To embargo or not to embargo, that’s a PR question

has started blogger debate about whether the end has come for the public relations practice of putting embargoes on news releases (ie issuing with a specified date/time before which the story can be reported).

This is something that I am aware being debated for nearly 20 years in PR (and probably long before my time).  In the UK automotive world, sanctions used to be applied against media breaking embargoes (such as strikes off lauch invite lists) – but in recent years, a more considered approach has been evident in negotiating individual “exclusives” to enable a wider variety of “first” stories to be published around new car launches.

A universal embargo (or “urgent”) on all releases is clearly pointless – many stories have no hard news value, so a simple issue date is all that is necessary.  There are also times when an embargo is necessary – such as with the release of restricted financial information.

In fact, a request was made by online media at a workshop I organised for in the Autumn.  It was agreed an embargo for first-seen photos or other “hot” automotive news, was a good thing for online media who could release immediately at 00:01 hours and enjoy the benefits themselves of breaking such stories.

The current debate centres around leaking of an embargoed story to the US print media by blog – which ran a piece on how the major publications targeted by Google stayed “on message”, using only sources provided to them and adding little original research or insight. 

So is the question whether or not to embargo, or more about “lazy” journalism and PR’s attempts to manage the media?

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Heather Yaxley PhD

Dr. Heather Yaxley is passionate about sustainable careers, reflective practice and professional development. I am a rhizomatic educator, practitioner, consultant, academic and scholar. As a qualified academic, I teach the CIPR professional qualifications with PR Academy and have experience teaching at various Universities. I run the Motor Industry Public Affairs Association (MIPAA) and my own strategic consultancy. I was awarded by PhD researching Career Strategies in Public Relations by Bournemouth University in 2017. I'm a published author, with books, chapters and academic papers to my name.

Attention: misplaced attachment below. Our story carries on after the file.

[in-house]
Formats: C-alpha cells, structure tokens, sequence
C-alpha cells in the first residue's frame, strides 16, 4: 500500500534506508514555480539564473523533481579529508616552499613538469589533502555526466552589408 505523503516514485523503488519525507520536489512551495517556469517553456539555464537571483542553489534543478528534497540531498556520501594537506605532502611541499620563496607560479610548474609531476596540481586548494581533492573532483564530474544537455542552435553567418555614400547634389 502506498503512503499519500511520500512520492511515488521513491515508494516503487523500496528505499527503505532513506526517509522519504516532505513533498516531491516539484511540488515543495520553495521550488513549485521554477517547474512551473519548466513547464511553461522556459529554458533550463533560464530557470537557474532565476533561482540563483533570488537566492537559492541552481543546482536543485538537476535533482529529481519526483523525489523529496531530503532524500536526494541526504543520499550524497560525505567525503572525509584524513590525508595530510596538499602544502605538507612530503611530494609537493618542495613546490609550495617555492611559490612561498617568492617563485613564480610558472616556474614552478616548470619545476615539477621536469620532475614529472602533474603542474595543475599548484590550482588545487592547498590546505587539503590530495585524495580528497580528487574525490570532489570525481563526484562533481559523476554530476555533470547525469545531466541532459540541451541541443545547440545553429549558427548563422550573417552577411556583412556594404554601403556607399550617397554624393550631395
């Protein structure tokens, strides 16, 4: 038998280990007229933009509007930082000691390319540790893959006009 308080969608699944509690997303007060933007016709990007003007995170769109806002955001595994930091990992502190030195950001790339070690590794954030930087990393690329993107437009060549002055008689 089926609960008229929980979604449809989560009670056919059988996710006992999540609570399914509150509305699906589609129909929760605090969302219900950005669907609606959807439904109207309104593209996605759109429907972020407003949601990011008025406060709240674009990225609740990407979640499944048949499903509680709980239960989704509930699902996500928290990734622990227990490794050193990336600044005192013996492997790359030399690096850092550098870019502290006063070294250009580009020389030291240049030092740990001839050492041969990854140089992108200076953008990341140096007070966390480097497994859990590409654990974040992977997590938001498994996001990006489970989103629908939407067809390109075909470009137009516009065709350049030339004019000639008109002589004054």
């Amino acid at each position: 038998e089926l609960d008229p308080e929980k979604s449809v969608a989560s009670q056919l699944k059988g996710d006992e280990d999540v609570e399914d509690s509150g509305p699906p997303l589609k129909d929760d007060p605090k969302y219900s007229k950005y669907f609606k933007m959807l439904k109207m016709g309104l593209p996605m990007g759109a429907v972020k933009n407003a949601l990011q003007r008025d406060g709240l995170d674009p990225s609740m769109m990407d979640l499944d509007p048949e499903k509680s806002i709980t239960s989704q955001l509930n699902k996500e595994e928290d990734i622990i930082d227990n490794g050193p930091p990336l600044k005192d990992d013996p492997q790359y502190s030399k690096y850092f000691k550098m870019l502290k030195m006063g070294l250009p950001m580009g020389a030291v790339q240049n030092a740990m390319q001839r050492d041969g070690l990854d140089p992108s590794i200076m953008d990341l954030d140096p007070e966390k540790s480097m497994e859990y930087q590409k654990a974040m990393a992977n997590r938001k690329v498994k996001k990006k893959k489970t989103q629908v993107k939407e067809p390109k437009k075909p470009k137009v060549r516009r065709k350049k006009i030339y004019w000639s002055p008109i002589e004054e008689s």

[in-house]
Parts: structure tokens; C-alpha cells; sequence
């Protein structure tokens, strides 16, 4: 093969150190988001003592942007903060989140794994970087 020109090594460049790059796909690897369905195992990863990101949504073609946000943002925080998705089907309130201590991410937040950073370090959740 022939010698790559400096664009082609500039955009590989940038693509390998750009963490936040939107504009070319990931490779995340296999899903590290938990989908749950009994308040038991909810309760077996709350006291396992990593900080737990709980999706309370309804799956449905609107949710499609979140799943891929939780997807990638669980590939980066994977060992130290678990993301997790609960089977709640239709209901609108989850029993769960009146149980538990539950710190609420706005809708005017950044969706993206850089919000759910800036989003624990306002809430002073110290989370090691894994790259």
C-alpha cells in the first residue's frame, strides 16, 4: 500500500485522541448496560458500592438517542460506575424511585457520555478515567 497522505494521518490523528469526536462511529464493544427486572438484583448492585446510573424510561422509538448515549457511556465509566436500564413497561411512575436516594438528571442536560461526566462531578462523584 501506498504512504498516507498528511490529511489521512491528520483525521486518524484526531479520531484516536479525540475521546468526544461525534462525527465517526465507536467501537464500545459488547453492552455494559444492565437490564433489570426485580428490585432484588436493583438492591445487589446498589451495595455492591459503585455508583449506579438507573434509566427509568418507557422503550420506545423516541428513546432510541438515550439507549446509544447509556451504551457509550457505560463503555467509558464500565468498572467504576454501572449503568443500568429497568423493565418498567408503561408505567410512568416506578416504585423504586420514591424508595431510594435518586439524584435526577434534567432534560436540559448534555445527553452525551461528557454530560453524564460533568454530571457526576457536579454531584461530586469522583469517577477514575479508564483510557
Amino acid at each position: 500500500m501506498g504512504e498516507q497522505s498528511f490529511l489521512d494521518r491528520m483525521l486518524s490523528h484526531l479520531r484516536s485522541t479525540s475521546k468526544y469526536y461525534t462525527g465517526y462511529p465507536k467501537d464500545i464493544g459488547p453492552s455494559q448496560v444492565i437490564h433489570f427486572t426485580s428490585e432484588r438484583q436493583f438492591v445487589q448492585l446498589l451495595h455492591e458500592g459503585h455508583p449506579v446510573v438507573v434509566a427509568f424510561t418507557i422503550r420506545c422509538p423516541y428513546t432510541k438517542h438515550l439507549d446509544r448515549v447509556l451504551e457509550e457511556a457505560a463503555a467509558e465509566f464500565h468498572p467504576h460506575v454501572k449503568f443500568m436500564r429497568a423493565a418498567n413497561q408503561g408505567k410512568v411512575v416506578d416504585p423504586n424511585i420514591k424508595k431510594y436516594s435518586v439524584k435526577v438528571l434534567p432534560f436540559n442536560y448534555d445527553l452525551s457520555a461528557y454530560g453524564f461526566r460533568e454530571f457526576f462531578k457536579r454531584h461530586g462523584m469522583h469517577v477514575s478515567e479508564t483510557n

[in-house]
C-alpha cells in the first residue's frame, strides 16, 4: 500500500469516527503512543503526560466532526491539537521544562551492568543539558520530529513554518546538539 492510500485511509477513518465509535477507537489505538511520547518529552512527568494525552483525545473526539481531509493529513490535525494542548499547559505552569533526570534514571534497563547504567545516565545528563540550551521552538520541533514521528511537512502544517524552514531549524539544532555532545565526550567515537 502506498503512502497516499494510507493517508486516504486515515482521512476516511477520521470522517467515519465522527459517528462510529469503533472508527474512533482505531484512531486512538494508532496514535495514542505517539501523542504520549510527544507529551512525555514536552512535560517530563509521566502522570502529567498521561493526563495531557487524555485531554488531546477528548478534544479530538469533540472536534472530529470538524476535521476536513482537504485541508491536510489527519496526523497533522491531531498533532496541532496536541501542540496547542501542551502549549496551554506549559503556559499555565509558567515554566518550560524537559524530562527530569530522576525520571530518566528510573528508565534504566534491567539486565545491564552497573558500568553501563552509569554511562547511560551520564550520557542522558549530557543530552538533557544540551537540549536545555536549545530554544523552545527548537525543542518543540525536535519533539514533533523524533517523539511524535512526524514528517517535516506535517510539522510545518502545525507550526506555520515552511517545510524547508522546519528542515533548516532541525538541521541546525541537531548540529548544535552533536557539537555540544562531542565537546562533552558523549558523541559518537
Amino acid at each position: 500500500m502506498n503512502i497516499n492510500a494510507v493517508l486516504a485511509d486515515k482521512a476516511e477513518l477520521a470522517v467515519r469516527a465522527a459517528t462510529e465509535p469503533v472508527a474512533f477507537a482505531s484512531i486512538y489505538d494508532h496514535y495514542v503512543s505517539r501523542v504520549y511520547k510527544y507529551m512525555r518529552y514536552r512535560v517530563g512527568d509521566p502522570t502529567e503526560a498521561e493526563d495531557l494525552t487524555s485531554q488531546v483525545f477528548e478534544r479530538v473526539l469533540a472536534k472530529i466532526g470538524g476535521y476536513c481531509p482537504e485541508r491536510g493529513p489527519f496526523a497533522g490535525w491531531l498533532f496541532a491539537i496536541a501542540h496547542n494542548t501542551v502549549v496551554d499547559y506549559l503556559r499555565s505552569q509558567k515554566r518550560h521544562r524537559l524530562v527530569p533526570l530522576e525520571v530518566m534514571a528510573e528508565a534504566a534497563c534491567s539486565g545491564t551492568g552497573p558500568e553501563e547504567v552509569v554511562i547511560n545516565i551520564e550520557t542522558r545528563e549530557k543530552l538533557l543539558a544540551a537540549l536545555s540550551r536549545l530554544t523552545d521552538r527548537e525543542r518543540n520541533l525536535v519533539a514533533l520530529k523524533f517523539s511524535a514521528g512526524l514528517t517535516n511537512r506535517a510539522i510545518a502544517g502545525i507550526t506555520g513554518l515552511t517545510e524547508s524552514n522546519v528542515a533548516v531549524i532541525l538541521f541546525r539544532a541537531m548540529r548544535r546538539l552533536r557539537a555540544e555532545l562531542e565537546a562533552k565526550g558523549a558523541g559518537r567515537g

4 thoughts on “To embargo or not to embargo, that’s a PR question”

  1. I tried to pitch a story – as a freelance journalist – to a truck magazine editor recently, only to be told that he’d already been and done the “exclusive” the week before. ( I had just seen the press release on the company website) But, ‘nice try anyway,’ he quipped.

  2. The “all expenses paid” press launch is still alive and well in the automotive world where it remains for many (PR and media) a perk, especially if held in an exotic location in Winter. When I talk with the serious media, they don’t want to go on a “package tour” launch with local newspaper journalists etc – and would prefer something easier, quicker and more personal that enabled them to get the story asap.

  3. The first thing for me is that D notices (anyone unfamiliar with these, see ), embargoes or any communications technique where one person has more “power” than another is not to abuse or overuse them.

    Clearly there are genuine national security or commercial sensitivity imperatives that mean sometimes information needs to be controlled. I can also understand media blackouts in the case of some police investigations. It can also make sense legally to co-ordinate release of news such as in the case of information that would affect share prices.

    Generally, I favour openness of communications to provide checks on the behaviour of those who would prefer the public to remain ignorant. I dislike media self-censorship which means information is withheld when it suits editors even if that is in the public interest. And, I also am against the PR practice of manipulating the media (a la Max Clifford) to withold stories that protect the client at the expense of truth.

    For example, I was told that when visiting Bournemouth University, Clifford said he kept stories about gay footballers out of the media. Although it is up to the individual to a great extent if they wish to be the “first” to come out, I believe that being openly gay should not be an issue to end someone’s sporting career in 2006. In a society where civil partnerships are now established and where we accept those who are gay in politics, entertainment, business, and so on – why do Clifford and the media feel a gay soccer player is such a bit deal?

    We all have “secrets” or other information that we don’t wish to be made public and that is fine. However, our privacy will only be respected by others if we are not abusing that right to our own confidentiality. I believe the same applies for business and government. If there is no trust that embargoes or D-notices are used appropriately, then bloggers (if not the mainstream media) will be more readily prepared to highlight information that has been censored.

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